Now, myths aside
Eisoptrophobia. A big word applied to those with a fear of mirrors also referred to as spectrophobia or catoptrophobia. If the first two terms relate to a fear of “vision” (eisoptrophobia) and of “mirrors” (catoptrophobia), spectrophobia is linked to a fear of spectrums – and spectrum is the Latin word for ghost -, meaning, it’s a phobia deeply rooted in the fear of ghosts and apparitions. Going over what we’ve discussed before, it’s easily understandable why spectrophobia makes perfect sense, but let us focus on the first designation, referring precisely to the fear of seeing a reflection. Pamela Anderson suffers from eisoptrophobia, she’s afraid of mirrors. She might just be the most famous person to publicly assume this phobia. And she’s also a rather surprising case, being that she lives off of her looks. Because one could be misled to think this dysfunction is often associated with the fear of one’s own reflection, a dread born out of a reaction to social conventions and to what we could consider as a poor image, a negative portray. However, eisoptrophobia has nothing to do with that self-reflection – independently of how much we dislike our own image, this aversion would hardly turn into a mirror phobia. It could almost be considered as strange that Pamela Anderson’s problem was related to her figure. It so happens that eisoptrophobia is a phobia belonging within the sphere of anxiety disturbances and, as for the most part of these kinds of disorders, it is an acquired fear. Which means, it’s precisely those stories, legends, myths and curses that are the inception of this irrational fear, turned into a compulsive aversion to mirrors. It for sure isn’t, out of all anxiety-induced disturbances, the most problematic one, though, according to the descriptions of those suffering from eisoptrophobia, there is an almost permanent feeling of discomfort. The thing is, in this world of ours, filled with vanities and self-absorbance, mirrors are the most common thing out there for us to look ourselves in the eye. Vampires, even if they did exist, would never suffer from eisoptrophobia, as they don’t even have a reflection to start with. The most likely is that, on the contrary, they would drop dead from hypocatoptria, if such a thing even existed. Now cats, no one can be sure about them not suffering from mirror-induced phobias. Who knows if cats aren’t indeed afraid of mirrors because they know better than us what mirrors actually are? Let us keep in mind that mirrors were invented, many thousands of years ago, precisely in Egypt – I repeat: in Egypt, where cats were sacred.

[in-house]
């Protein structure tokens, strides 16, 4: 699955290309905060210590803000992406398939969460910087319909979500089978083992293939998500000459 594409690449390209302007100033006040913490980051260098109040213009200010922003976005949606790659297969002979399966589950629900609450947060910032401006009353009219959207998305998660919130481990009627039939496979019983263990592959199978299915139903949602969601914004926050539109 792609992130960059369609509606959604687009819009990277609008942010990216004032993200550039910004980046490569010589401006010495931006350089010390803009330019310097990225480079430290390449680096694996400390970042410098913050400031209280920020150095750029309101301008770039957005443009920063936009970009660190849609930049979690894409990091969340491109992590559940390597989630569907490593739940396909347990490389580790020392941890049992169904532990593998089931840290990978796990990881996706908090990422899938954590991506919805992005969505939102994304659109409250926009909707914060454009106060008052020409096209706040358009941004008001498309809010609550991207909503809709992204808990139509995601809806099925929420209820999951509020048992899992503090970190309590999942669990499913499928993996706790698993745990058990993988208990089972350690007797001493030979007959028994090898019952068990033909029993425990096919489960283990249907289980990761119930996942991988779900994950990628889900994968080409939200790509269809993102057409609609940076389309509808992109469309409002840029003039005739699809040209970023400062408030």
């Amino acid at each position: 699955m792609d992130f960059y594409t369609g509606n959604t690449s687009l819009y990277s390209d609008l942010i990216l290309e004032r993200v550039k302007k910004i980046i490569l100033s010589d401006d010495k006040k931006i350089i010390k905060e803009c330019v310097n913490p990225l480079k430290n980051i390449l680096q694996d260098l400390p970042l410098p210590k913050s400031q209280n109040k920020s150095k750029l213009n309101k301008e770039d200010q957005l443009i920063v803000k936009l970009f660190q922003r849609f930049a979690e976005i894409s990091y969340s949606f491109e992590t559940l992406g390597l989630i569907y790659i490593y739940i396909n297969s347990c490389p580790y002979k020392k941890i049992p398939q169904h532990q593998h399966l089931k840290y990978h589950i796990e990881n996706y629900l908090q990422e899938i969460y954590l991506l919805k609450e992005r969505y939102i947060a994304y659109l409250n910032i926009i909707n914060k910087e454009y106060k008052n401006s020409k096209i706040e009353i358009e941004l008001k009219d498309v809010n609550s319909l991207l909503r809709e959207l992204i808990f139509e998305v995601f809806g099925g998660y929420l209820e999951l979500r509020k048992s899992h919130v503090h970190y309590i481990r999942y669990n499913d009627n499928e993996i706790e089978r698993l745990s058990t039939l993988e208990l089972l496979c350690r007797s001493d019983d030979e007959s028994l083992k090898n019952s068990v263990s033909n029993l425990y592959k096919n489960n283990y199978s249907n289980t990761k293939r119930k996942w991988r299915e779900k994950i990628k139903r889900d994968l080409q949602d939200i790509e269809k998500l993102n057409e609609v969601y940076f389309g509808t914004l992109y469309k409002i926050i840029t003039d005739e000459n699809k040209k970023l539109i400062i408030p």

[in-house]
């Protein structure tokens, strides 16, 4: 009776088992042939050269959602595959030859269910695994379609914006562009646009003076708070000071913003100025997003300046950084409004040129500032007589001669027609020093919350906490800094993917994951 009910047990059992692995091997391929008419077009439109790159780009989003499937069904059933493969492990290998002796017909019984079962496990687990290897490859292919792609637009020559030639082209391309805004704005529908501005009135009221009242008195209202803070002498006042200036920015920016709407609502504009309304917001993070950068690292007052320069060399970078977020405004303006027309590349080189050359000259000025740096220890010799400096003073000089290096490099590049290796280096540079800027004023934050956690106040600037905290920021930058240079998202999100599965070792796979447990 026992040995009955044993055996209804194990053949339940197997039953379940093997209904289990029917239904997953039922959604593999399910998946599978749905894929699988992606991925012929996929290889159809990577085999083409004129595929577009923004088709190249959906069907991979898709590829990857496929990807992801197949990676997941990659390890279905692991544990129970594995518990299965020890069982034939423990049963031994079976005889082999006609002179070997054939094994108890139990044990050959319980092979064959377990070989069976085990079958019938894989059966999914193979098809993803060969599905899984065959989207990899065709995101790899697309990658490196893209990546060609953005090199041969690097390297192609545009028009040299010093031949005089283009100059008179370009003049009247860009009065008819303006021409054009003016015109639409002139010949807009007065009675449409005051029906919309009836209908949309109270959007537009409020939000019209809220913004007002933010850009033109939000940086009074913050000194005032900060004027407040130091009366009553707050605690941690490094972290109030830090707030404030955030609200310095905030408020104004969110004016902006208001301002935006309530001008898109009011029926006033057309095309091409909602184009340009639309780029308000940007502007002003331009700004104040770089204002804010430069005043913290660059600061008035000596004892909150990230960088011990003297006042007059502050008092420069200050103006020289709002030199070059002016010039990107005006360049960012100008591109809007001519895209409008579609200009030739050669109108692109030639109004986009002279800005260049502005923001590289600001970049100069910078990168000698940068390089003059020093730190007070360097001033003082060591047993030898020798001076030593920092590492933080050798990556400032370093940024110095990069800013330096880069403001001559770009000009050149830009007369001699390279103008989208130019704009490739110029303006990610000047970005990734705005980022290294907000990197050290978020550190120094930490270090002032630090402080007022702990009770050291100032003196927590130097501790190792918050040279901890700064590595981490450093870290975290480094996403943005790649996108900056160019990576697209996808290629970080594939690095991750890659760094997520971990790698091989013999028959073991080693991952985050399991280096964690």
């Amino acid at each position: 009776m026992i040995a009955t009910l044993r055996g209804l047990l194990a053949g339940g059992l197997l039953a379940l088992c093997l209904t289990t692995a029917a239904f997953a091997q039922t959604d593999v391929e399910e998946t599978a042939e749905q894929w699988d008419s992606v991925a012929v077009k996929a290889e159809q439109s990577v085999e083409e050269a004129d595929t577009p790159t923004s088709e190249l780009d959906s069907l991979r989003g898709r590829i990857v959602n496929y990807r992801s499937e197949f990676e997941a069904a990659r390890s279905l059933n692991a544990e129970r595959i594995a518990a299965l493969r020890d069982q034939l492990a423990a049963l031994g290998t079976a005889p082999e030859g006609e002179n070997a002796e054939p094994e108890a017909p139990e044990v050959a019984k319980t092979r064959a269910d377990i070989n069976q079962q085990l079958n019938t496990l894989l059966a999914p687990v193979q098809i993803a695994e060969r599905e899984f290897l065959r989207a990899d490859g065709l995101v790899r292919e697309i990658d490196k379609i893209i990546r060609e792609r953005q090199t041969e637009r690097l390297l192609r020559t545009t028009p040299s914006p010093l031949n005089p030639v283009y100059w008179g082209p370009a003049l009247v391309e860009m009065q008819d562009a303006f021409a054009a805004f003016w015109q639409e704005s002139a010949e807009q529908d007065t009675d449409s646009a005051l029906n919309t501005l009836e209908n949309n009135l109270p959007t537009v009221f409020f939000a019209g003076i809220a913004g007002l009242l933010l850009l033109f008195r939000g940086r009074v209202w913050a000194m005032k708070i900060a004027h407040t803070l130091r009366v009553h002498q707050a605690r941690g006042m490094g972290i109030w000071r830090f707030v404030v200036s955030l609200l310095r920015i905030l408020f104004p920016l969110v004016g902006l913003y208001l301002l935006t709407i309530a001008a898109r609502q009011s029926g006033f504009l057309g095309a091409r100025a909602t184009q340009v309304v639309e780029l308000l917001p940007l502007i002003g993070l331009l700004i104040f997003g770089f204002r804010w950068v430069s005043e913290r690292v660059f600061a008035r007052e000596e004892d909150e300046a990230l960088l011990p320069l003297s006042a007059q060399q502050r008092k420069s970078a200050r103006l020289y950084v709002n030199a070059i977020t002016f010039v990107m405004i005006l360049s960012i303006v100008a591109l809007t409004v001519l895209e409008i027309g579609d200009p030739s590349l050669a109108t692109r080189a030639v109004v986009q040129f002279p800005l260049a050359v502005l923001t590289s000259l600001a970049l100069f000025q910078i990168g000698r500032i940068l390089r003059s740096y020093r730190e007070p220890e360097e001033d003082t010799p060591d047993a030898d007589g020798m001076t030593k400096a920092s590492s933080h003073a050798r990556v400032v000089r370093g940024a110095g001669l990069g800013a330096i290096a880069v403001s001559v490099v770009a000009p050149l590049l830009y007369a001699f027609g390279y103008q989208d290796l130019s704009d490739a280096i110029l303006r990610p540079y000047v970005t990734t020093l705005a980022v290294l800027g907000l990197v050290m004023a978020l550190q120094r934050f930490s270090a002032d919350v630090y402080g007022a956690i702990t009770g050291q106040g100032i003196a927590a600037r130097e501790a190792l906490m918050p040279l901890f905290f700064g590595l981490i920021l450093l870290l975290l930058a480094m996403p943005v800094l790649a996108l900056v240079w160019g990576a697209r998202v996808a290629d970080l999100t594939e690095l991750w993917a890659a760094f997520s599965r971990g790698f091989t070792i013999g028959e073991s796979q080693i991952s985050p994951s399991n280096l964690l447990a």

Translated from the original on Vogue Portugal's The Mirror issue, published january 2021.
Full credits and spread on the print issue.